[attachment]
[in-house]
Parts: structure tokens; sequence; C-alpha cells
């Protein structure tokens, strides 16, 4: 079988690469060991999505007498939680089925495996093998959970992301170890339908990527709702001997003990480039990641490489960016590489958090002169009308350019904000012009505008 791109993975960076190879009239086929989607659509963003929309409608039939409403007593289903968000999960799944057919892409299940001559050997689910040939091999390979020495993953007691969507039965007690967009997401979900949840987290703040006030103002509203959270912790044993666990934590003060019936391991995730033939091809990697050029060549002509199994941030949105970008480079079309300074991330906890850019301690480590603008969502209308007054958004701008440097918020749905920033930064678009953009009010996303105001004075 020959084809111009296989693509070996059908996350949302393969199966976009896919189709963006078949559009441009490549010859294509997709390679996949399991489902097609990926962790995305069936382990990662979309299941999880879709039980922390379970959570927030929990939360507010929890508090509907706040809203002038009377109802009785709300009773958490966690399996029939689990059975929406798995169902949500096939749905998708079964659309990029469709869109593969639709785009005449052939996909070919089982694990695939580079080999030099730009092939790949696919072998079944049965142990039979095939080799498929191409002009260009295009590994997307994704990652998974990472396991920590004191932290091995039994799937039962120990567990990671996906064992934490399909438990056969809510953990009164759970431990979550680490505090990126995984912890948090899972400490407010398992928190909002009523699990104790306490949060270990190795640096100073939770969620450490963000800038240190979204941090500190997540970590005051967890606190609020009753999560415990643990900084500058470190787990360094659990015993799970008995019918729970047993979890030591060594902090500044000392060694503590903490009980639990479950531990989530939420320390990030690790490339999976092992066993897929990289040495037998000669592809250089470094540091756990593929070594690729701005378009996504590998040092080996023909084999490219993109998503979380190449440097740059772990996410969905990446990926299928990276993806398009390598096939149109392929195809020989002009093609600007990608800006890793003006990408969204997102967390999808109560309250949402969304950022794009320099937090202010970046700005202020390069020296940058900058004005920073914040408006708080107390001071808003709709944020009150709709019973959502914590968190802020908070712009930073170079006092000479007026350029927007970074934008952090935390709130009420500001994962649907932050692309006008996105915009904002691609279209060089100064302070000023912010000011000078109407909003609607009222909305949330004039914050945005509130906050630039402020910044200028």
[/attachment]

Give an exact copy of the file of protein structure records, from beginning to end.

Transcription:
[in-house]
Parts: structure tokens; sequence; C-alpha cells
């Protein structure tokens, strides 16, 4: 079988690469060991999505007498939680089925495996093998959970992301170890339908990527709702001997003990480039990641490489960016590489958090002169009308350019904000012009505008 791109993975960076190879009239086929989607659509963003929309409608039939409403007593289903968000999960799944057919892409299940001559050997689910040939091999390979020495993953007691969507039965007690967009997401979900949840987290703040006030103002509203959270912790044993666990934590003060019936391991995730033939091809990697050029060549002509199994941030949105970008480079079309300074991330906890850019301690480590603008969502209308007054958004701008440097918020749905920033930064678009953009009010996303105001004075 020959084809111009296989693509070996059908996350949302393969199966976009896919189709963006078949559009441009490549010859294509997709390679996949399991489902097609990926962790995305069936382990990662979309299941999880879709039980922390379970959570927030929990939360507010929890508090509907706040809203002038009377109802009785709300009773958490966690399996029939689990059975929406798995169902949500096939749905998708079964659309990029469709869109593969639709785009005449052939996909070919089982694990695939580079080999030099730009092939790949696919072998079944049965142990039979095939080799498929191409002009260009295009590994997307994704990652998974990472396991920590004191932290091995039994799937039962120990567990990671996906064992934490399909438990056969809510953990009164759970431990979550680490505090990126995984912890948090899972400490407010398992928190909002009523699990104790306490949060270990190795640096100073939770969620450490963000800038240190979204941090500190997540970590005051967890606190609020009753999560415990643990900084500058470190787990360094659990015993799970008995019918729970047993979890030591060594902090500044000392060694503590903490009980639990479950531990989530939420320390990030690790490339999976092992066993897929990289040495037998000669592809250089470094540091756990593929070594690729701005378009996504590998040092080996023909084999490219993109998503979380190449440097740059772990996410969905990446990926299928990276993806398009390598096939149109392929195809020989002009093609600007990608800006890793003006990408969204997102967390999808109560309250949402969304950022794009320099937090202010970046700005202020390069020296940058900058004005920073914040408006708080107390001071808003709709944020009150709709019973959502914590968190802020908070712009930073170079006092000479007026350029927007970074934008952090935390709130009420500001994962649907932050692309006008996105915009904002691609279209060089100064302070000023912010000011000078109407909003609607009222909305949330004039914050945005509130906050630039402020910044200028």